Woman who spent 42 years behind bars set free by Cumberland County judge
A woman who has spent the past 42 years in prison has been set free by a Cumberland County judge. Letitia Smallwood was convicted of setting an apartment fire that killed two people 1973. But she has maintained her innocence ever since.
Smallwood appeared in court by a video conference and when the judge announced the terms to her release she gasped in disbelief and so did her family members. But, Cumberland County District Attorney David Freed says he still believes Smallwood is guilty. The Commonwealth filed an appeal on Thursday. Freed says there was motive behind this fire that happened years ago.
“It’s been a long time coming I mean as you could see she was quite emotional even over the video and her family of course is very anxious to have her home,” said Marissa Bluestine, Smallwood’s attorney.
Earlier this week a judge granted Smallwood a new trial, and today at her bail hearing he ordered her free on $20,000 unsecured bond. The Commonwealth and Smallwood’s attorney agreed to a few conditions that she must abide by. She must reside in Carlisle with her aunt and she has to agree to stay within the state. She also is not allowed contact with the family of the two victims that died in the fire. And, she’s required to report to a parole officer every two weeks. Freed says the public has no need to worry.
“We think the conditions have been in place, we think the home plan is appropriate and the monitoring plan is appropriate so I feel that safety has been ensured,” said Cumberland County District Attorney, David Freed.
Freed says just because a judge granted Smallwood a new trial doesn’t mean she’s innocent. Smallwood was convicted of setting an apartment fire that killed two people in 1972. Freed says her motive was a complicated relationship between Smallwood’s ex-boyfriend and his new lover. But, he’s concerned the state may not have enough evidence to prove she’s guilty in a new trial.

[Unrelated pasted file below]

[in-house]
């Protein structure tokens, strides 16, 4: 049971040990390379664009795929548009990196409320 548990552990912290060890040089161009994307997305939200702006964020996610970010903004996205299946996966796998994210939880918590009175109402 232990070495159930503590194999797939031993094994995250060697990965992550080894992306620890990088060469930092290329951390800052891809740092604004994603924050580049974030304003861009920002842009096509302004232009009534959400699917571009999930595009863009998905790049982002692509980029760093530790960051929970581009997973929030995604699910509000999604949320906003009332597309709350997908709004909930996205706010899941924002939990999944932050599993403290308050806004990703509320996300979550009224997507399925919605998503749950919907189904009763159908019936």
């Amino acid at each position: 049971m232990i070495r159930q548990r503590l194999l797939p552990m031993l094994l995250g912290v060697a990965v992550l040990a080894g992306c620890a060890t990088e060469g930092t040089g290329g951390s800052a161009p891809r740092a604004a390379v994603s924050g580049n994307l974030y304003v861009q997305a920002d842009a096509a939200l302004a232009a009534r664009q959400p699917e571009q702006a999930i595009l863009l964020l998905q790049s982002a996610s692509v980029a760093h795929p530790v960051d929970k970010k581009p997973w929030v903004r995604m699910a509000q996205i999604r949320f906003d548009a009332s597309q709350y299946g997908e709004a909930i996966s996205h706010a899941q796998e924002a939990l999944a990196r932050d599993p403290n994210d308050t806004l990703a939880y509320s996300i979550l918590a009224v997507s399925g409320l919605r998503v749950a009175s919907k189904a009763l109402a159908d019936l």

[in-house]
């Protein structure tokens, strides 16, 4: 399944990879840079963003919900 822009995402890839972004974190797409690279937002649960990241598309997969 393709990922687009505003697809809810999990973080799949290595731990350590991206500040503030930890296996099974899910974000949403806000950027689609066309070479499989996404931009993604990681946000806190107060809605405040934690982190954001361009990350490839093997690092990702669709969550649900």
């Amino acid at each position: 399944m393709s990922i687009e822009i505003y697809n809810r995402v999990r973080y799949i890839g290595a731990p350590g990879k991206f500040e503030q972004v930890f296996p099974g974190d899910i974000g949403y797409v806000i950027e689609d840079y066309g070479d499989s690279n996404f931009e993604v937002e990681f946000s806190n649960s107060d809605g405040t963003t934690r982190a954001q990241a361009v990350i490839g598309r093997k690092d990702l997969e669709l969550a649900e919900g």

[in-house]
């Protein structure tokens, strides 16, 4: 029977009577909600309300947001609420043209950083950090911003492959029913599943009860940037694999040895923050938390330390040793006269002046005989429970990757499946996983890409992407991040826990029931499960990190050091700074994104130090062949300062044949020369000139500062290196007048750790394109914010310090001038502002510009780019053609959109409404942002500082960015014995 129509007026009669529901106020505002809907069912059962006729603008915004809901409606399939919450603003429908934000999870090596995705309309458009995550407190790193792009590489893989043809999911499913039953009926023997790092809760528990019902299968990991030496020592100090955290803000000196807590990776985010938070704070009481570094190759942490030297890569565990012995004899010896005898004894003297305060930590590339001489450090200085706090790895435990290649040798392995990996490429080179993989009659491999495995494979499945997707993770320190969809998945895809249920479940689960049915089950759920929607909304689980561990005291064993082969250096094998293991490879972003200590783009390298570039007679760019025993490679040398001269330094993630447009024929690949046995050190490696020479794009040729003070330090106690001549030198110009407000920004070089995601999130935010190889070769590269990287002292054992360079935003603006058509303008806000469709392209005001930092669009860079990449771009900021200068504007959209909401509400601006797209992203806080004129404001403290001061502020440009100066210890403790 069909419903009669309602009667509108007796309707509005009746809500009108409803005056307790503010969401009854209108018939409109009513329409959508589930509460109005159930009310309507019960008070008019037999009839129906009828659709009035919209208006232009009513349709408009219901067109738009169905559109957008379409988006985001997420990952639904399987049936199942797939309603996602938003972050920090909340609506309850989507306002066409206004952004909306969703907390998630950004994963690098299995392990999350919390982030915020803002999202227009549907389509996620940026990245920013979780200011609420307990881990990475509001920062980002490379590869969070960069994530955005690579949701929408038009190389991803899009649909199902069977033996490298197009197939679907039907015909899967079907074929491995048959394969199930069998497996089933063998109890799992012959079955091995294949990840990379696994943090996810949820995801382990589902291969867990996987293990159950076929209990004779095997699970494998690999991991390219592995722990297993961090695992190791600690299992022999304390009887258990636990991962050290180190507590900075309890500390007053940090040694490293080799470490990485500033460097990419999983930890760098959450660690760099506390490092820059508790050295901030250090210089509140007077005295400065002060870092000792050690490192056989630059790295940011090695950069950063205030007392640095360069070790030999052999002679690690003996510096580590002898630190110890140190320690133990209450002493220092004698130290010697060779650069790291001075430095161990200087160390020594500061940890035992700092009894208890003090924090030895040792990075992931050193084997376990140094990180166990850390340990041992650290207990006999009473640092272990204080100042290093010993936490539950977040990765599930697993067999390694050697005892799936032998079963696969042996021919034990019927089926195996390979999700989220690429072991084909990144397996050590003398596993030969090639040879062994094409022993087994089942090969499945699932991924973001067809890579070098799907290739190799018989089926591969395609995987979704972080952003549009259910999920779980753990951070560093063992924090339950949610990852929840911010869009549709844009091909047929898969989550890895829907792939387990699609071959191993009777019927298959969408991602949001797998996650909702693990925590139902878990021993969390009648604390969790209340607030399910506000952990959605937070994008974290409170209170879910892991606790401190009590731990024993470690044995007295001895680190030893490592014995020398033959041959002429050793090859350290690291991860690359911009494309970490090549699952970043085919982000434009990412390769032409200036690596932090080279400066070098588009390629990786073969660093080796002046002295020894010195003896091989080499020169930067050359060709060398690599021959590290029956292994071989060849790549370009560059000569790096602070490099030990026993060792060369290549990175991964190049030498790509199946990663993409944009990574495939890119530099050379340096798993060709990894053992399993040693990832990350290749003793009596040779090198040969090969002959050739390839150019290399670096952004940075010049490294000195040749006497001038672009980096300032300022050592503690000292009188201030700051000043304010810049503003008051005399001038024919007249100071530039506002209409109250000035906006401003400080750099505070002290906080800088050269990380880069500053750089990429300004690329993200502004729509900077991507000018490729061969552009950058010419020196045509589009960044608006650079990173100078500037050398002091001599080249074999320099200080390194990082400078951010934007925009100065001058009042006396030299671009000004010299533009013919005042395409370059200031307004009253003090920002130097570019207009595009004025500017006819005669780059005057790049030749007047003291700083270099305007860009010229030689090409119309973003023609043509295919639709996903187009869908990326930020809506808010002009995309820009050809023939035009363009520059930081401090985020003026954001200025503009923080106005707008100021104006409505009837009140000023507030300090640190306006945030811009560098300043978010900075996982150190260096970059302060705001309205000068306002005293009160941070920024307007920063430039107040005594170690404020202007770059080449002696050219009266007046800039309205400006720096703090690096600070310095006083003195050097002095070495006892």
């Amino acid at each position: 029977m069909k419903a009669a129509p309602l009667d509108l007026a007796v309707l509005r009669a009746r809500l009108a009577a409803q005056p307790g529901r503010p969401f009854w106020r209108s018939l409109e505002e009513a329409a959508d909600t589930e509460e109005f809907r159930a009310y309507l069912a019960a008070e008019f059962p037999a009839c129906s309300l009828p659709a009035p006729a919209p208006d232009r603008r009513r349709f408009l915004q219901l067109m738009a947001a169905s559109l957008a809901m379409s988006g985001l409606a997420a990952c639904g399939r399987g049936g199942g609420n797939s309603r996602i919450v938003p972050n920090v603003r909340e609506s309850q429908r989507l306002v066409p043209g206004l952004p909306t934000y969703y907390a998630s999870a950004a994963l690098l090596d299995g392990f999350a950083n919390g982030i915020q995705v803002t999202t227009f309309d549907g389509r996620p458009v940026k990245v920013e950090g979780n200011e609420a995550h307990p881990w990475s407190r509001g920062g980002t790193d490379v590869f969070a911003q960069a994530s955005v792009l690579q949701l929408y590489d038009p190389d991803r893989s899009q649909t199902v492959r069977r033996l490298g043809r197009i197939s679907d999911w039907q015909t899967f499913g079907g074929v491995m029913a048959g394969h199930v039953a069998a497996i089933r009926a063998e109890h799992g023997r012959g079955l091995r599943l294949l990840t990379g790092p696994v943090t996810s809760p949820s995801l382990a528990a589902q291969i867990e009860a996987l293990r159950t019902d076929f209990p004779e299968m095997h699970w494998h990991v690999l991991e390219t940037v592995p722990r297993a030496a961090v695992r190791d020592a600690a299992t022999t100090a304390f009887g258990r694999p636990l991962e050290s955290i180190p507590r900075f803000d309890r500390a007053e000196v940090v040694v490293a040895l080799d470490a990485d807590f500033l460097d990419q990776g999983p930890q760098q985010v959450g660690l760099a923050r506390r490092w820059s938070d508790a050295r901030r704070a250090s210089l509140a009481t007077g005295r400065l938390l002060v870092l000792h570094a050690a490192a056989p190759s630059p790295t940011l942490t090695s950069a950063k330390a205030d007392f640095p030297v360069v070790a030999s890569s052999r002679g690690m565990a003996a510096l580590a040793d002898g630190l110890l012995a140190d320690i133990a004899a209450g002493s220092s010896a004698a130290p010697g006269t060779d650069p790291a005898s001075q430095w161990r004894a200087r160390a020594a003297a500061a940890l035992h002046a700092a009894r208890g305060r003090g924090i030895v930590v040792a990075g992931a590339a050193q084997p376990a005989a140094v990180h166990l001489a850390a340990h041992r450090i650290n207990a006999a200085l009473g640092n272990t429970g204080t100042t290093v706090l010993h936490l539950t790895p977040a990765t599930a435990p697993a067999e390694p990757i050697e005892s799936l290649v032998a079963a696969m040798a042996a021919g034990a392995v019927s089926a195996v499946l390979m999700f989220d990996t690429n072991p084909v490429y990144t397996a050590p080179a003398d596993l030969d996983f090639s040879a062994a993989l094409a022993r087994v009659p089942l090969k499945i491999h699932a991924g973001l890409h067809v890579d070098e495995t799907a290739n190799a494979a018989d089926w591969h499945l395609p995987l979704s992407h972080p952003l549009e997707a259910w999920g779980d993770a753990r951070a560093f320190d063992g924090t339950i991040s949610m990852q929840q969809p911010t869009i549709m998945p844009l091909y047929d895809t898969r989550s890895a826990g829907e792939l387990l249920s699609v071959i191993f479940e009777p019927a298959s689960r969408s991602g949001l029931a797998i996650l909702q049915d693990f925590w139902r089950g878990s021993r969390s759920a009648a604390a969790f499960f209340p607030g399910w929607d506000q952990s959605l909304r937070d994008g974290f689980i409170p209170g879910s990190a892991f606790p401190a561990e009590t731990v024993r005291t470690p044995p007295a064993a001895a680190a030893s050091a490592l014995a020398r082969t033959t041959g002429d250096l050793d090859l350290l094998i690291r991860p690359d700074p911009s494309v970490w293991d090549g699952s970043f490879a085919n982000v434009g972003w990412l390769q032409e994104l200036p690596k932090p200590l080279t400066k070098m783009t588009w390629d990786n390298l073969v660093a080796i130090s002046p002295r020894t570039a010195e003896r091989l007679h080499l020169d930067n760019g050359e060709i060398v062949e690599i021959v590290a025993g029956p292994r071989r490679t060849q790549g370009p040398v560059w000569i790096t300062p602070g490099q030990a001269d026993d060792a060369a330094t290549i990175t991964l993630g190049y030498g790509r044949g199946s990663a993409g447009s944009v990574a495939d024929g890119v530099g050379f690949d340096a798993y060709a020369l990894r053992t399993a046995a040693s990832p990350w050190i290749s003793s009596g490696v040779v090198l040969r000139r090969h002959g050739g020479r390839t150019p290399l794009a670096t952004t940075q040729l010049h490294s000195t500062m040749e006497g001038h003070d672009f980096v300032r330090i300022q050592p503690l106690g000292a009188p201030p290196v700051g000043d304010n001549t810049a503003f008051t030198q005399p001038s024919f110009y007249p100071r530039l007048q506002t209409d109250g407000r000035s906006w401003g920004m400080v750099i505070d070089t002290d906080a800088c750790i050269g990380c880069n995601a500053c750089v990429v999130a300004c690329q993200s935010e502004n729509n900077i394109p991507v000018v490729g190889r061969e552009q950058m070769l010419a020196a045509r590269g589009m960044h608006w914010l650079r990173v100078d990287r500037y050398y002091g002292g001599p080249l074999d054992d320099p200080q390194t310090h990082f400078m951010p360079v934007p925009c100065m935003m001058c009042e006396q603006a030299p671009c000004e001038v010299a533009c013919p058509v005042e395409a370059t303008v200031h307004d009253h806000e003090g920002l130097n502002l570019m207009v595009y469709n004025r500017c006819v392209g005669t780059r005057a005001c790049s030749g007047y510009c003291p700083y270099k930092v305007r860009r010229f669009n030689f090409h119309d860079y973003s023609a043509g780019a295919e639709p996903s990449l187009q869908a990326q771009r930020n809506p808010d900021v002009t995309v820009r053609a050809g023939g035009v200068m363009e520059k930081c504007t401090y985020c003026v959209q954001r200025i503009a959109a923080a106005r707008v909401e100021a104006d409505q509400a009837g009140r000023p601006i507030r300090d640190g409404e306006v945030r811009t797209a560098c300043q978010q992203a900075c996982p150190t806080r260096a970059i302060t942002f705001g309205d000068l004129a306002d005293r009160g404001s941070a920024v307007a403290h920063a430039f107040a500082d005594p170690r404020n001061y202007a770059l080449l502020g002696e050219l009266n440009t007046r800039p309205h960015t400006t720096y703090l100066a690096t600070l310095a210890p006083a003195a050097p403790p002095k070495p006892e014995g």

“Obviously we’ve got to see what we can resurrect now one of the things that we have going for us in this case is that as I’ve said from the outset, this is much more than a fire science case this is a case where there are witnesses there was motive there was means there was opportunity,” said Freed.
But, Smallwood’s attorneys say advancements in fire science raise questions about the evidence used to convict her in the first place.
“What we thought was good evidence 40 years ago we now know is not and that really raises a question with all of us in terms of whether we want to keep those people in prison,” said Bluestine.
The tricky part is that the Department of Corrections could uphold the state’s appeal which will draw out Smallwood’s release. Her attorneys expect her to be home by the first week in May.
The state’s appeal now goes to superior court. A decision is expected within a year.